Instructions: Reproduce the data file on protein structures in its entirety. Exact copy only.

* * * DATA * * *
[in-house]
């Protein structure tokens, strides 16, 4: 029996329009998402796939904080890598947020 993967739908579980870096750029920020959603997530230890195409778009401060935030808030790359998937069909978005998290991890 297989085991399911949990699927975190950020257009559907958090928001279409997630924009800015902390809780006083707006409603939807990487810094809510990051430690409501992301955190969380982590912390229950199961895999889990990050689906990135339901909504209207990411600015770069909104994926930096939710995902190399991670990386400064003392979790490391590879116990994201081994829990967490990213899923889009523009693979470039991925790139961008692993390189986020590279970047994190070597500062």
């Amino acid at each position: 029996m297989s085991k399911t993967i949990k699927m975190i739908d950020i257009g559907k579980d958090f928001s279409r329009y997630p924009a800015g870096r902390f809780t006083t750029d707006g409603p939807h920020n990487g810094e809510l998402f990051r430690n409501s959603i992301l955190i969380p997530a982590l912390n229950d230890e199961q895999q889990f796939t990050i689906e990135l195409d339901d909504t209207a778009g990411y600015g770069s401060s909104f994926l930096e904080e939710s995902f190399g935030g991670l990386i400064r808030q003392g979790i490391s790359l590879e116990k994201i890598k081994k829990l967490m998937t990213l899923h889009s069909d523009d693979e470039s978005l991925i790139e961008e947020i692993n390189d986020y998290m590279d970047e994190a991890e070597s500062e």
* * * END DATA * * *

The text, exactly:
[in-house]
């Protein structure tokens, strides 16, 4: 029996329009998402796939904080890598947020 993967739908579980870096750029920020959603997530230890195409778009401060935030808030790359998937069909978005998290991890 297989085991399911949990699927975190950020257009559907958090928001279409997630924009800015902390809780006083707006409603939807990487810094809510990051430690409501992301955190969380982590912390229950199961895999889990990050689906990135339901909504209207990411600015770069909104994926930096939710995902190399991670990386400064003392979790490391590879116990994201081994829990967490990213899923889009523009693979470039991925790139961008692993390189986020590279970047994190070597500062």
């Amino acid at each position: 029996m297989s085991k399911t993967i949990k699927m975190i739908d950020i257009g559907k579980d958090f928001s279409r329009y997630p924009a800015g870096r902390f809780t006083t750029d707006g409603p939807h920020n990487g810094e809510l998402f990051r430690n409501s959603i992301l955190i969380p997530a982590l912390n229950d230890e199961q895999q889990f796939t990050i689906e990135l195409d339901d909504t209207a778009g990411y600015g770069s401060s909104f994926l930096e904080e939710s995902f190399g935030g991670l990386i400064r808030q003392g979790i490391s790359l590879e116990k994201i890598k081994k829990l967490m998937t990213l899923h889009s069909d523009d693979e470039s978005l991925i790139e961008e947020i692993n390189d986020y998290m590279d970047e994190a991890e070597s500062e």